The Return of Big Government
For Obama, a spending spree and fiscal prudence are synonymous.
Mar 9, 2009, Vol. 14, No. 24 • By FRED BARNES
When Barack Obama met with TV anchors at a White House lunch last week, he assured them he likes being president. "And it turns out I'm very good at it," he added. Well, not exactly. What Obama is actually very good at is campaigning. He did it for two years as a presidential candidate, and it's pretty much what he's been doing in the six weeks since he was sworn in.
It's working. Despite the bad economy he inherited, the political circumstances, for Obama at least, are favorable. He's popular, as new presidents usually are. He talks about "hard choices" but hasn't made any. With large Democratic majorities in Congress, he's free of worry about rebellion on Capitol Hill. Despite glitches in picking his cabinet, his cool demeanor is unshaken. He governs campaign-style, largely with speeches and announcements. No wonder he enjoys being president. Accountability comes later.
But there's a problem. Candidates don't have to deal with reality. They talk about the wonderful things they can accomplish as if advocating them is the same as achieving them. They live in a world of political make-believe in which everything from reconciling conflicting interests to paying for costly programs is easy.
That's the world Obama continues to inhabit. Like a candidate, he's a quick-change artist, constantly switching roles. Twice last week, he insisted he doesn't favor "big government." Then he proposed a budget that would vastly expand the size and reach of the federal government, add $600 billion to the deficit, and produce a one-year shortfall of $1.2 trillion (or more). This prompted House Republican leader John Boehner to proclaim, quite accurately, that the "era of big government is back."
That wasn't all. For Obama, a spending spree and fiscal prudence are practically synonymous. He conducted a "fiscal responsibility summit" a few days after pushing a $1 trillion "stimulus" bill through Congress, not a cent of it offset by cuts in spending programs. Following the summit, Obama declared a "consensus" was emerging between Democrats and Republicans on some issues--his issues--and could be forged on others. He was dreaming.
Even the stimulus, which only three Republicans in Congress voted for, represented more agreement than not in Obama's view. "If you look at the differences, they amounted to maybe 10, maybe 15 percent of the total package," Obama said. No, the differences amounted to maybe 75 percent. Glossing over differences is a familiar tack. Candidates do it.
Next came Obama's nationally televised speech to Congress. It was a campaign speech posing as a presidential address to the nation. In fact, it sounded like a reprise of speeches Obama gave during the campaign. The purpose was not to explain or defend or justify new domestic programs but simply to proclaim them necessary. This Obama did brilliantly.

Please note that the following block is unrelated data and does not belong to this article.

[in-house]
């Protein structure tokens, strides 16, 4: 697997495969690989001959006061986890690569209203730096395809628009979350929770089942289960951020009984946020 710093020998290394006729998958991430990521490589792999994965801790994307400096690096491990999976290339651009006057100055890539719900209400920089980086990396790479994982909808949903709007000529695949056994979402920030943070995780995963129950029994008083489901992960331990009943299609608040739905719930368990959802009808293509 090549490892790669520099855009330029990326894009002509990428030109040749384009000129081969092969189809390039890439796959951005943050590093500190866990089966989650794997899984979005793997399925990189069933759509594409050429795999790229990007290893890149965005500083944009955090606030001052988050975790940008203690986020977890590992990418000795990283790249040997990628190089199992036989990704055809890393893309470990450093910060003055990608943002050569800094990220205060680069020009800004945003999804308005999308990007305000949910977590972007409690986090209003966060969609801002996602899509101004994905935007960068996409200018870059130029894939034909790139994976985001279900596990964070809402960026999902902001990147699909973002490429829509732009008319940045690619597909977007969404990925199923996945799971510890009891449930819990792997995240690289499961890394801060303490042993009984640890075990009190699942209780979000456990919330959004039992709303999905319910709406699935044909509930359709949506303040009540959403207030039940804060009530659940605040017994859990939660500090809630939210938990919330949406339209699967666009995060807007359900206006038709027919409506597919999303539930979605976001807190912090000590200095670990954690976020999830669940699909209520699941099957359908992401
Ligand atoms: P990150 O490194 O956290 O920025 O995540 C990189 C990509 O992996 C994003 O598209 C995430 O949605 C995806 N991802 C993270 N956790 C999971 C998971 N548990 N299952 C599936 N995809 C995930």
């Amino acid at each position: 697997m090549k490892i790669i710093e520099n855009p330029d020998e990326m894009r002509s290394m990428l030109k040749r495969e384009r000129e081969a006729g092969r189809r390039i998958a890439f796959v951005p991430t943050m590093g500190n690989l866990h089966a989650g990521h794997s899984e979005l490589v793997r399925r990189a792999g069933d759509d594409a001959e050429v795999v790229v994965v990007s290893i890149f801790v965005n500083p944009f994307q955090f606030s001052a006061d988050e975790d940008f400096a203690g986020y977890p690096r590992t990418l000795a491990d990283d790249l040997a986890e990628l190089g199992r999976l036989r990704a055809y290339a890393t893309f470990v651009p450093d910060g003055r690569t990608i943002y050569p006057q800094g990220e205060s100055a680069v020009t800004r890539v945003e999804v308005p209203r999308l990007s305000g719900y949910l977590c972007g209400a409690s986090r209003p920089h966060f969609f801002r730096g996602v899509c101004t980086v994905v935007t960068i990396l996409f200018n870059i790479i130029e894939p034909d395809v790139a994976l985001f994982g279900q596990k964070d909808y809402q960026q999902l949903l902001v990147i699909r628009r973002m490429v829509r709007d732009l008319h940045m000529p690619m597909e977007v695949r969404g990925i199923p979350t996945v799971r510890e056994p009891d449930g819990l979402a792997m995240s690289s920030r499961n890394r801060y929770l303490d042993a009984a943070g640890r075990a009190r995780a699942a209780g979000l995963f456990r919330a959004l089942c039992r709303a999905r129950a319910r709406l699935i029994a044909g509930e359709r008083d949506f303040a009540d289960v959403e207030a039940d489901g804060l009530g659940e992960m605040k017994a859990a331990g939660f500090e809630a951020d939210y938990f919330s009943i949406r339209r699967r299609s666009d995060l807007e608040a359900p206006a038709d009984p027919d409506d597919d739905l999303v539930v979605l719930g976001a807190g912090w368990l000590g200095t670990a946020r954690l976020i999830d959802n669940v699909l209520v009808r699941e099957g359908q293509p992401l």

But, again more like a candidate than a president, he said things he couldn't possibly believe and indulged in rhetorical tricks. "Nobody messes with Joe," Obama said, referring to Vice President Biden, who will "lead a tough, unprecedented oversight effort" to keep the stimulus on track. In truth, nobody pays any attention to Joe, as Obama surely knows.
He expressed pride in his opposition to earmarks, cleverly steering around his swallowing of 8,500 of them in a spending bill left over from last year. The stimulus was "free of earmarks," he said, "and I want to pass a budget next year" without them. The 2008 bill went unmentioned.
Obama specializes in knocking down straw men. "I reject the view that says our problems will simply take care of themselves," he said, implying that's the view of Republicans. It's the view of almost no one.
Candidates don't routinely offer budgets, at least not ones as detailed as the official White House spending plan unveiled by Obama last week. His $3.6 trillion budget, Obama said, provides "an honest accounting" and tells "the whole truth . . . about what costs are being racked up." So far, so good.
The most striking thing about Obama's budget is its new definition of "savings" and its use of dubious assumptions. In normal parlance, savings are the opposite of spending. Savings are what you get when you cut spending. Not to Obama, however. He claims $2 trillion in savings in his 10-year budget blueprint, but they mostly are tax increases or money collected from companies in Obama's cap-and-trade program to curb carbon pollution. Actual cuts are microscopic.